Williiams (WMB); market cap (as of 02/10/15): $27.63bn
Energy Transfer Equity (ETE); market cap (as of 02/10/15): $21.96bn
On Monday September 28, Energy Transfer Equity (ETE) announced to acquire its rival The Williams Company Inc. (WMB) for c. $37.7bn (assuming $4.6bn of Williams’ debt). This transaction happened in a context of a consolidating Oil Sector.
The Williams Inc., headquartered in Oklahoma is a pipeline infrastructure provider dealing primarily with North American natural gas supplies. The Williams Inc. already controls 60% of Williams Partners which gathers and transports natural gas to olefins for processing.
About Energy Transfer Equity
Energy Transfer Equity is a Master Limited Partnership (MLP) Midstream Company, which wholly owns Energy Transfer Partners and Sunoco. ETE group operates c. 115 thousand kilometres of gas and crude oil pipeline. The company sells natural gas to electric utilities, power plants and local distribution companies.
ETE fell 7.5% to $18.77 at the close in New York Tuesday after dropping 13% Monday. Williams fell 4.5% to $34.93 after losing 12%. This market reaction is odd and should be carefully analysed. What could have caused this plummeting?
A Question of Timing
In June of this year, Energy Transfer offered Williams $64 a share in an unsolicited all-share merger bid. This offer was however reneged by Williams at the time. This week however, Williams has agreed to a renewed offer at the lower price of $43.50 per share, with $6bn in cash and the rest in shares. The oil industry condition is most likely the reason why Williams accepted the offer this time around.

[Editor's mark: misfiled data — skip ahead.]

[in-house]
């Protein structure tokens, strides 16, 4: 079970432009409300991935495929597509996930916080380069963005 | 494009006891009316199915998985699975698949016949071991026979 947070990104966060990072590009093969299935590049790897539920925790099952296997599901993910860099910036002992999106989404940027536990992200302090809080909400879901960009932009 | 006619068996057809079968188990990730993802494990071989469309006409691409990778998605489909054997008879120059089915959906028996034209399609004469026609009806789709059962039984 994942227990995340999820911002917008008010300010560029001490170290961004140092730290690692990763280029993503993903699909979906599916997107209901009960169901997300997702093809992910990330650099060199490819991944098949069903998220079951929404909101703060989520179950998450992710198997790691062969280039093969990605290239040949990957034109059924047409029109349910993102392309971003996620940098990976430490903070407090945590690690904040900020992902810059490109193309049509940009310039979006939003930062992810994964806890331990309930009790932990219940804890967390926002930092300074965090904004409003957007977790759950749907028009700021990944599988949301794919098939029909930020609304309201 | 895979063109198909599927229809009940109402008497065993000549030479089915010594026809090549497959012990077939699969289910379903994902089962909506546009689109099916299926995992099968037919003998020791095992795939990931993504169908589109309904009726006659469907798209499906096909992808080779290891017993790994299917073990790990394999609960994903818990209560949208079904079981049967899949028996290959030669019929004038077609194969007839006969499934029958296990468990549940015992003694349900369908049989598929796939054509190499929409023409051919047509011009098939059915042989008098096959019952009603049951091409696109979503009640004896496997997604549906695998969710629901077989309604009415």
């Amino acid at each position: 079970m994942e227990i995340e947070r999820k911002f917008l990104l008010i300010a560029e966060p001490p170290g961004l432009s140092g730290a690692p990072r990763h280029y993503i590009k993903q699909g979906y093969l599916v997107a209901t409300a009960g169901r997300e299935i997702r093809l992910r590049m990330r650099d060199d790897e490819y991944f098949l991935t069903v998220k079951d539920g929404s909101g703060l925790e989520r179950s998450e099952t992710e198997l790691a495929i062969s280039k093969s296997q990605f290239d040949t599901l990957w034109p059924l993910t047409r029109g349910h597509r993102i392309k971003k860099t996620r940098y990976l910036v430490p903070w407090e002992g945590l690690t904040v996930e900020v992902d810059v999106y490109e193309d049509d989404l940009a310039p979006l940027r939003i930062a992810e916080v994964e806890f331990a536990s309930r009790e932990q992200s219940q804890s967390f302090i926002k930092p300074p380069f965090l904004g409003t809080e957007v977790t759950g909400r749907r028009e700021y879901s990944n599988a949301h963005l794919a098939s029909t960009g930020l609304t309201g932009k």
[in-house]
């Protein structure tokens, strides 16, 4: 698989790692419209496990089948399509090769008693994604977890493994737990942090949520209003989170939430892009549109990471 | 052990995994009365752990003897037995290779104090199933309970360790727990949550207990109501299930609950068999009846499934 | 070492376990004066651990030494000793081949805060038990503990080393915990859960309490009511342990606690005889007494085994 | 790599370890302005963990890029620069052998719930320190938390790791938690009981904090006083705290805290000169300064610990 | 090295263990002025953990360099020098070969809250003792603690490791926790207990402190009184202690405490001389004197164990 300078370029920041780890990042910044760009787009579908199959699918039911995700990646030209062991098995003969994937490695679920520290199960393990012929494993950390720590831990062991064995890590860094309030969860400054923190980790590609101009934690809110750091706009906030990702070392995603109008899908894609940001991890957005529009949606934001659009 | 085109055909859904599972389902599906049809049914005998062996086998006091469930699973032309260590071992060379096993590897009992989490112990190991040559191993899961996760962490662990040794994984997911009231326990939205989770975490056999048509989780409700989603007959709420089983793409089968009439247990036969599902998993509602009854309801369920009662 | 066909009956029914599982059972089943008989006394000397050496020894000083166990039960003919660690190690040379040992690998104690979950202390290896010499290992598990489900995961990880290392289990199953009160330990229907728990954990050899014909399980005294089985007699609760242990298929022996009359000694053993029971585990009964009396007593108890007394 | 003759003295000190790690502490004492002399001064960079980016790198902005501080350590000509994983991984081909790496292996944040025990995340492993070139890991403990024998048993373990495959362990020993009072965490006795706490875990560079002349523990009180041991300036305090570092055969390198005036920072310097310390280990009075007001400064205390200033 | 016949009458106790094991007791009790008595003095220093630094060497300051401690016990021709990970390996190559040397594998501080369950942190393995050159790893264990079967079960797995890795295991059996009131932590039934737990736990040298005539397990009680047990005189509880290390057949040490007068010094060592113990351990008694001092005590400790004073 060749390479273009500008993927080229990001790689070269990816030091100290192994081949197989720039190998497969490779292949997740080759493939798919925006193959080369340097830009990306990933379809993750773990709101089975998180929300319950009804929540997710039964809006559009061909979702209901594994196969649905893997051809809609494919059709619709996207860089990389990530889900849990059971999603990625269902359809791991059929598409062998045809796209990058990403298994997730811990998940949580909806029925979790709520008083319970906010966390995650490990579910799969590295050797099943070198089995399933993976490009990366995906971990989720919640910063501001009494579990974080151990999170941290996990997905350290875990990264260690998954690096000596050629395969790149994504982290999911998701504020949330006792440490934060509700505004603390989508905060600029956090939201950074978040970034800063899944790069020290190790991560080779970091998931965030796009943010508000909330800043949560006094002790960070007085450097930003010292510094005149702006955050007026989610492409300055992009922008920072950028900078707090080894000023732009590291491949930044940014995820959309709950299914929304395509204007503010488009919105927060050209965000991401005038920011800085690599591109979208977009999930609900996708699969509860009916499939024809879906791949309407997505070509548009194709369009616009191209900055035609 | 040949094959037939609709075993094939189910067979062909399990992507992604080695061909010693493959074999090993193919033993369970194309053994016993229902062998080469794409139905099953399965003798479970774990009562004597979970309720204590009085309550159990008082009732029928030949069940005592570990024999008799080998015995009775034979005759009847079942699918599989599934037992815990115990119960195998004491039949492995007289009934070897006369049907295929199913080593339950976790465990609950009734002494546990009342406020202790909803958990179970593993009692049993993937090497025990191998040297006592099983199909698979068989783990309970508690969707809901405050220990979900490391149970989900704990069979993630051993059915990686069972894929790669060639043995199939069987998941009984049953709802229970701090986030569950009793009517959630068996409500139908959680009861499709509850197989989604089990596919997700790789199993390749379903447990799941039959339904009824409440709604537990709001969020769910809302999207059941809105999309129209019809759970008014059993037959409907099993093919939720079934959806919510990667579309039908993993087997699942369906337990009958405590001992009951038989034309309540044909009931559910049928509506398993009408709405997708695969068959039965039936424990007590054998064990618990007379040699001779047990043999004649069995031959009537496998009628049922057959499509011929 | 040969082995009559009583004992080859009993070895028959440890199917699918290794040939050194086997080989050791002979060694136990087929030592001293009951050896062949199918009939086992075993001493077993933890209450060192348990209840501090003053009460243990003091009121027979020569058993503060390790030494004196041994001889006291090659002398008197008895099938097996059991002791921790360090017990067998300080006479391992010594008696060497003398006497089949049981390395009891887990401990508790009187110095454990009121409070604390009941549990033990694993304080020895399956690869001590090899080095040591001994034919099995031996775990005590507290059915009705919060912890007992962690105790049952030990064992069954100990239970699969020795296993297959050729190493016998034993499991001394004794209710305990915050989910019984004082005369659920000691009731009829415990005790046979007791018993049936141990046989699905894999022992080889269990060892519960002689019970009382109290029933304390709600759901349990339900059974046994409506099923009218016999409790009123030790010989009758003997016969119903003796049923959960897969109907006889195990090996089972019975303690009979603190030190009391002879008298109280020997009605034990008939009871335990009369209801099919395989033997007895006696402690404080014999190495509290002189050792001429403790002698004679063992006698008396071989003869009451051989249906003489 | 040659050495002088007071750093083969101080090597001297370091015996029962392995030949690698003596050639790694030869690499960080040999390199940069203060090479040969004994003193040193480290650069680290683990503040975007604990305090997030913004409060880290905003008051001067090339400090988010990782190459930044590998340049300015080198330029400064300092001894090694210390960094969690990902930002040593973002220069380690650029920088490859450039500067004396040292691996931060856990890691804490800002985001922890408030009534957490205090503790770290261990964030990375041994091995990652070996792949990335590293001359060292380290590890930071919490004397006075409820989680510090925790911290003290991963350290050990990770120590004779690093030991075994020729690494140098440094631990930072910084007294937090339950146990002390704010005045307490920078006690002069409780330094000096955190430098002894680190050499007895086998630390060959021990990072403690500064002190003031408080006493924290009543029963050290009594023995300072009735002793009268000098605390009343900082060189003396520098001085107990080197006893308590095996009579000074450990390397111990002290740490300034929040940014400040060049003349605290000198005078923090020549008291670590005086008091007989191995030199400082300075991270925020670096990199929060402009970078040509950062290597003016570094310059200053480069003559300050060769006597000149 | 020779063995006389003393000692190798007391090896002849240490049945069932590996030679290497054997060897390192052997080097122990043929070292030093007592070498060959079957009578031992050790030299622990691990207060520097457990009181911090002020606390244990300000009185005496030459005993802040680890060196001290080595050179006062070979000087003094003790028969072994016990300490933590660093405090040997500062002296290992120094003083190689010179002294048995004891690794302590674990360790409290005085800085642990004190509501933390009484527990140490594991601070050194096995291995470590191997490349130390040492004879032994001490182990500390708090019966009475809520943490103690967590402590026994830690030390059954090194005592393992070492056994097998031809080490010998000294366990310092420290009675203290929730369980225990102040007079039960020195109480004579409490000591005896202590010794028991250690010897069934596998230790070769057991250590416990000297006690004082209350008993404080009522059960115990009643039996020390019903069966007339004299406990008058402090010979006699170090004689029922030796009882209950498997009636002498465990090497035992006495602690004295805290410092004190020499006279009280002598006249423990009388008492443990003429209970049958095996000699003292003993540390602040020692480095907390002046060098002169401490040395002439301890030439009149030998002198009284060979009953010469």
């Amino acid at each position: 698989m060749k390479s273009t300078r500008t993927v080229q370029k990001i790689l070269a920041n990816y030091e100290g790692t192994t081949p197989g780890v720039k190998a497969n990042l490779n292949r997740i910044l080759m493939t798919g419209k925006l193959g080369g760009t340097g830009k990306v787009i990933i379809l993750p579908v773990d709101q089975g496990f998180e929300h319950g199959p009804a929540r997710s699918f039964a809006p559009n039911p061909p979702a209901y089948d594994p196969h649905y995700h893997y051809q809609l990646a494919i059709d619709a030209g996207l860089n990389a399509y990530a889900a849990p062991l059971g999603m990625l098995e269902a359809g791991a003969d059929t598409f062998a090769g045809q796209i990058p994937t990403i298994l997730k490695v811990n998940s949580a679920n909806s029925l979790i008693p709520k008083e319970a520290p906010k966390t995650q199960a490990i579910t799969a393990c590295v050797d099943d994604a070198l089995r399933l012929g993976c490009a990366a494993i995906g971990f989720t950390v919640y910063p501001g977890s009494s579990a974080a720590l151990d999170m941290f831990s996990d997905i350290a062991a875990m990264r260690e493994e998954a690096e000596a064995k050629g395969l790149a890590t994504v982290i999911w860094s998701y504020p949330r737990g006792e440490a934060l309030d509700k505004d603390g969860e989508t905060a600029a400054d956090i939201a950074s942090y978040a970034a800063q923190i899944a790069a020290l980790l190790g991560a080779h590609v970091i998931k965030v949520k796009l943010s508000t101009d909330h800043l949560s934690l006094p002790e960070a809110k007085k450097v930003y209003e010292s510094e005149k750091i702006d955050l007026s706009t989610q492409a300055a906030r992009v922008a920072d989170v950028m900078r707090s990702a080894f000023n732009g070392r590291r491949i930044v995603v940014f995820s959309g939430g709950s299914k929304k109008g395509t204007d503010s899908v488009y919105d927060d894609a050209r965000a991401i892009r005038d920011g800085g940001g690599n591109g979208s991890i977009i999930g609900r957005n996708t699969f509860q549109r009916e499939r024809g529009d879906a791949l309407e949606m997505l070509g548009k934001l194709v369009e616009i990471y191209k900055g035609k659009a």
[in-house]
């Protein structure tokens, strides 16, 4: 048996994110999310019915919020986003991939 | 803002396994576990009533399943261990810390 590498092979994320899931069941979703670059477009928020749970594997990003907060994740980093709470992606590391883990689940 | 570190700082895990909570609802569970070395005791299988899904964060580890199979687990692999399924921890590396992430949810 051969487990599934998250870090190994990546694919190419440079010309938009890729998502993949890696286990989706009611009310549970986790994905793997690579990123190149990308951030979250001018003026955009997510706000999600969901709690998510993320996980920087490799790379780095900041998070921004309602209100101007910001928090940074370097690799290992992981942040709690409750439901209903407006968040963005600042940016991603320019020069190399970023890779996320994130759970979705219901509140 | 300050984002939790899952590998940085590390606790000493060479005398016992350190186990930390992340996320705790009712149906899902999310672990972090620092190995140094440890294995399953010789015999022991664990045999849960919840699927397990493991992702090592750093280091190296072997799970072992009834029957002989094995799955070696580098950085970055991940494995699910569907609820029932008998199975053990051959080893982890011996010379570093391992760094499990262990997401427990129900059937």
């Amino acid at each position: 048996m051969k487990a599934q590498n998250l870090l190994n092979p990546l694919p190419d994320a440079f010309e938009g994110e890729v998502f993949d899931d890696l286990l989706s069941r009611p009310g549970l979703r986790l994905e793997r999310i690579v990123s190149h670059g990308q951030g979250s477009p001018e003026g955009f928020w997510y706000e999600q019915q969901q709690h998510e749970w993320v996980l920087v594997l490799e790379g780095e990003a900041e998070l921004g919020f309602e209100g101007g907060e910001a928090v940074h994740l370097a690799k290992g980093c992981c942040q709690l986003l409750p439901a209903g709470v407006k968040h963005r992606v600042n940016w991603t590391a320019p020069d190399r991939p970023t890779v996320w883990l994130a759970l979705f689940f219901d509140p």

Although the offer prompted Williams to begin looking into other strategic alternatives, the original June offer was refused because the board believed it undervalued the company’s existing assets, even at $48bn. This transaction represents therefore $11bn of opportunity costs. Despite the market pressures acting on Williams, it is hard to understand what prompted such a change of heart.
This deal creating the second largest crude and logistic MLP appears more complex then it originally seems. Under the term of the transaction, it is Energy Transfer Corp (ETC), a subsidiary of ETE created especially for the operation, which acquired Williams at $43.5 a share. Williams’ shareholders have the right to choose between exchanging their share against 1.8716 ETC’s units (equivalent of shares in the MLP legal structure), or cash. However, only an amount of $6.05bn is available in cash. The transaction is expected to be tax-free for Williams’ shareholders, except for the cash received.